Pentagon to get more authority to conduct overseas counter-terrorist operations
WASHINGTON: (APP) President Donald Trump is considering delegating more authority to the Pentagon to conduct anti-terrorist operations overseas as part of efforts to step up the war against the so-called Islamic state, media reports said on Thursday.
The report in the online The Daily Beast news cited a recent raid by SEAL team in Yemen as the kind of operations on which the Pentagon may get more authority to take a decision. The Yemen raid got a wide coverage in the US media which cost the life of a Navy Seal.
The CNN quoting unnamed defense officials said that the military generals were considering having an authority on such raids which, at the moment, require the White House approval.
"President Donald Trump has signaled that he wants his defense secretary, retired Marine Gen. Jim Mattis, to have a freer hand to launch time-sensitive missions quickly," the Daily Beast report said.
Such operations required a long approval process under the Obama administration.
While in declared war zones, US commanders already have the authority to make such decision, in other places like Somalia, Libya and Yemen, conducting drone strikes or special-ops operations require the White House approval.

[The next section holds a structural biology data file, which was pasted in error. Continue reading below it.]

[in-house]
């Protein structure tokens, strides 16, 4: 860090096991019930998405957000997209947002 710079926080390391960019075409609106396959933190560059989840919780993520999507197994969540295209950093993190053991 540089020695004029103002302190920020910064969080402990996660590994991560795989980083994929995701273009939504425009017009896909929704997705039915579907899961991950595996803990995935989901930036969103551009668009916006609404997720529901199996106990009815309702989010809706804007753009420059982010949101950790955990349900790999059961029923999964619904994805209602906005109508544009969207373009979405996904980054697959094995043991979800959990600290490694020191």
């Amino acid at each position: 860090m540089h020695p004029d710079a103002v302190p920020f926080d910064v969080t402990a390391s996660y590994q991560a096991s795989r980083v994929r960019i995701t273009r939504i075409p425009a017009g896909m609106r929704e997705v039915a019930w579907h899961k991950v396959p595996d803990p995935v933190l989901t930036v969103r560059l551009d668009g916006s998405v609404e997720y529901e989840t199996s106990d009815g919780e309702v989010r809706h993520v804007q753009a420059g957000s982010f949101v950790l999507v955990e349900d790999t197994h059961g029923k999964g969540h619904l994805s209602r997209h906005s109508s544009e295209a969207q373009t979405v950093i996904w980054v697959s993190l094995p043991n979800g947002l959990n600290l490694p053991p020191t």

The news website said the National Security Council spokesman was not immediately able to comment.
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"Trump officials believe loosening the permissions process can help turn up the heat against ISIS and counter-terrorist-focused agencies like the military's Joint Special Operations Command (JSOC) are lining up new targets in anticipation of more numerous and more rapid approvals," the report said.
According to the report, one of the models being considered as part of the intended move is "pre-delegating authority to Mattis on extremely sensitive operations like hostage rescues; for raids or drone strikes against pre-approved targets, that authority could be pushed much further down the chain of command, all the way down to the three-star general."
If given such loosening permission, if Mattis team spot a target that are on the White House approved high-value target list, the elite force will be able to move into action, informing the national-security apparatus, but not waiting for permission from the White House, the report said.
There has been criticism over the January 28 raid in Yemen that cost the life of a Navy SEAL marine that it was approved so speedily that it was launched without proper planning and led to a deadly firefight with al Qaeda fighters in which one Marine was killed and six troops were wounded. Yemeni officials reported several women and children were killed.
The Yemeni government issued a statement after the raid in which it called for consultation before conducing any counter-terrorism operations on the country's soil.